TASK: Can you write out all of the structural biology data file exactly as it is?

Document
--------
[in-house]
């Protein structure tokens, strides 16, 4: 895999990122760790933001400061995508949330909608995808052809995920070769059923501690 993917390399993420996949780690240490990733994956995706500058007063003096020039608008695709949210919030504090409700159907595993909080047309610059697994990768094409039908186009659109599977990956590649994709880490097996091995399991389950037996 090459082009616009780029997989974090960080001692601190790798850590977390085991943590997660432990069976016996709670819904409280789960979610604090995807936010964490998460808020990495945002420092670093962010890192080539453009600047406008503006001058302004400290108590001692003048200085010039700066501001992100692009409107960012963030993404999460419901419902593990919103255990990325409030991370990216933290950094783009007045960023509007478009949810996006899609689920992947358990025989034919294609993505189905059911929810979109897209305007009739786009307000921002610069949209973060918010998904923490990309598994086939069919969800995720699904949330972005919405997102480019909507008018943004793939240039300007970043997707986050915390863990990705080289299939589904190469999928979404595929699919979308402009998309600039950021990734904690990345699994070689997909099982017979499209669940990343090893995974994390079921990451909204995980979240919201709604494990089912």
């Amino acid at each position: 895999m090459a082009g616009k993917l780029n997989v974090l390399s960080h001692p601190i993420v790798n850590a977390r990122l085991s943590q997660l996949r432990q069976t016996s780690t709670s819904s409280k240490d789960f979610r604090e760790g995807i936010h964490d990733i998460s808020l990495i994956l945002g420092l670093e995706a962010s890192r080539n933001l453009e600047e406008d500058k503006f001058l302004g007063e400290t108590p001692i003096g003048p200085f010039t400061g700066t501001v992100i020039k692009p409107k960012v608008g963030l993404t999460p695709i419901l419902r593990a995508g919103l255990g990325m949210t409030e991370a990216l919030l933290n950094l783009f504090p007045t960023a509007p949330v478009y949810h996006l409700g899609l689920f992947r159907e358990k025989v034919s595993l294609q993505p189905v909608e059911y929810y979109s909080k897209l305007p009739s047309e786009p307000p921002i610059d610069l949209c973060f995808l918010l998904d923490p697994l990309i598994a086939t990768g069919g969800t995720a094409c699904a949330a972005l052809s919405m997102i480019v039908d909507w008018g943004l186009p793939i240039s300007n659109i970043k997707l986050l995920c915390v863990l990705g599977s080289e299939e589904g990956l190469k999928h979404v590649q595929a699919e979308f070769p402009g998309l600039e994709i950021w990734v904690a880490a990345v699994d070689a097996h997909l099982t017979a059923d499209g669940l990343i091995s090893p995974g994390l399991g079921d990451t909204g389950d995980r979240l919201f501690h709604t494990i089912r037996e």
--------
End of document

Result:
[in-house]
């Protein structure tokens, strides 16, 4: 895999990122760790933001400061995508949330909608995808052809995920070769059923501690 993917390399993420996949780690240490990733994956995706500058007063003096020039608008695709949210919030504090409700159907595993909080047309610059697994990768094409039908186009659109599977990956590649994709880490097996091995399991389950037996 090459082009616009780029997989974090960080001692601190790798850590977390085991943590997660432990069976016996709670819904409280789960979610604090995807936010964490998460808020990495945002420092670093962010890192080539453009600047406008503006001058302004400290108590001692003048200085010039700066501001992100692009409107960012963030993404999460419901419902593990919103255990990325409030991370990216933290950094783009007045960023509007478009949810996006899609689920992947358990025989034919294609993505189905059911929810979109897209305007009739786009307000921002610069949209973060918010998904923490990309598994086939069919969800995720699904949330972005919405997102480019909507008018943004793939240039300007970043997707986050915390863990990705080289299939589904190469999928979404595929699919979308402009998309600039950021990734904690990345699994070689997909099982017979499209669940990343090893995974994390079921990451909204995980979240919201709604494990089912």
């Amino acid at each position: 895999m090459a082009g616009k993917l780029n997989v974090l390399s960080h001692p601190i993420v790798n850590a977390r990122l085991s943590q997660l996949r432990q069976t016996s780690t709670s819904s409280k240490d789960f979610r604090e760790g995807i936010h964490d990733i998460s808020l990495i994956l945002g420092l670093e995706a962010s890192r080539n933001l453009e600047e406008d500058k503006f001058l302004g007063e400290t108590p001692i003096g003048p200085f010039t400061g700066t501001v992100i020039k692009p409107k960012v608008g963030l993404t999460p695709i419901l419902r593990a995508g919103l255990g990325m949210t409030e991370a990216l919030l933290n950094l783009f504090p007045t960023a509007p949330v478009y949810h996006l409700g899609l689920f992947r159907e358990k025989v034919s595993l294609q993505p189905v909608e059911y929810y979109s909080k897209l305007p009739s047309e786009p307000p921002i610059d610069l949209c973060f995808l918010l998904d923490p697994l990309i598994a086939t990768g069919g969800t995720a094409c699904a949330a972005l052809s919405m997102i480019v039908d909507w008018g943004l186009p793939i240039s300007n659109i970043k997707l986050l995920c915390v863990l990705g599977s080289e299939e589904g990956l190469k999928h979404v590649q595929a699919e979308f070769p402009g998309l600039e994709i950021w990734v904690a880490a990345v699994d070689a097996h997909l099982t017979a059923d499209g669940l990343i091995s090893p995974g994390l399991g079921d990451t909204g389950d995980r979240l919201f501690h709604t494990i089912r037996e």